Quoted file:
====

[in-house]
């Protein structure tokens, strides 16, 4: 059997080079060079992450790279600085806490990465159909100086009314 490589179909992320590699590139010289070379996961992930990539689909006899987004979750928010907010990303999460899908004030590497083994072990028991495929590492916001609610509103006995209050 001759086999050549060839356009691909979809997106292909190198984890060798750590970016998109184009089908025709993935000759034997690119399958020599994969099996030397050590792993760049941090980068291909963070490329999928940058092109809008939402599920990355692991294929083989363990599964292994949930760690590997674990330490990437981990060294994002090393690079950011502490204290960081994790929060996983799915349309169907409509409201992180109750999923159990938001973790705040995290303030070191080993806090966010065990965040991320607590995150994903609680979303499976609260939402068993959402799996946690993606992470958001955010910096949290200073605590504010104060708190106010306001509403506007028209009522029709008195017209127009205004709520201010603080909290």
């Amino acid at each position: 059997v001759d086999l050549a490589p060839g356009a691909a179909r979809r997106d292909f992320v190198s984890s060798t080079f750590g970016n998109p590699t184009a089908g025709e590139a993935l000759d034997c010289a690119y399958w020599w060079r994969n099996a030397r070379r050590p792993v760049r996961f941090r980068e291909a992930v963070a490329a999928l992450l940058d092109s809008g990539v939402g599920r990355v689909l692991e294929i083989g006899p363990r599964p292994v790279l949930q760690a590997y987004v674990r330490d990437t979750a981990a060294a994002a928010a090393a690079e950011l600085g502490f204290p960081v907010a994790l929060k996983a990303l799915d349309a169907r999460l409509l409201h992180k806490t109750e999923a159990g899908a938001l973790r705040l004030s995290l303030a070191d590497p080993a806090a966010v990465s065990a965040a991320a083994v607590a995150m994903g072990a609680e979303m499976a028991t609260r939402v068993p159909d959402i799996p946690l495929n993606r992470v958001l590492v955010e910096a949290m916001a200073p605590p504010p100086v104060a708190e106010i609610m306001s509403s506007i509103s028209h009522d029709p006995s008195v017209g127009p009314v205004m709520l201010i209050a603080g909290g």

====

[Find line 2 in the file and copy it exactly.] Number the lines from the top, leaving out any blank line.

């Protein structure tokens, strides 16, 4: 059997080079060079992450790279600085806490990465159909100086009314 490589179909992320590699590139010289070379996961992930990539689909006899987004979750928010907010990303999460899908004030590497083994072990028991495929590492916001609610509103006995209050 001759086999050549060839356009691909979809997106292909190198984890060798750590970016998109184009089908025709993935000759034997690119399958020599994969099996030397050590792993760049941090980068291909963070490329999928940058092109809008939402599920990355692991294929083989363990599964292994949930760690590997674990330490990437981990060294994002090393690079950011502490204290960081994790929060996983799915349309169907409509409201992180109750999923159990938001973790705040995290303030070191080993806090966010065990965040991320607590995150994903609680979303499976609260939402068993959402799996946690993606992470958001955010910096949290200073605590504010104060708190106010306001509403506007028209009522029709008195017209127009205004709520201010603080909290």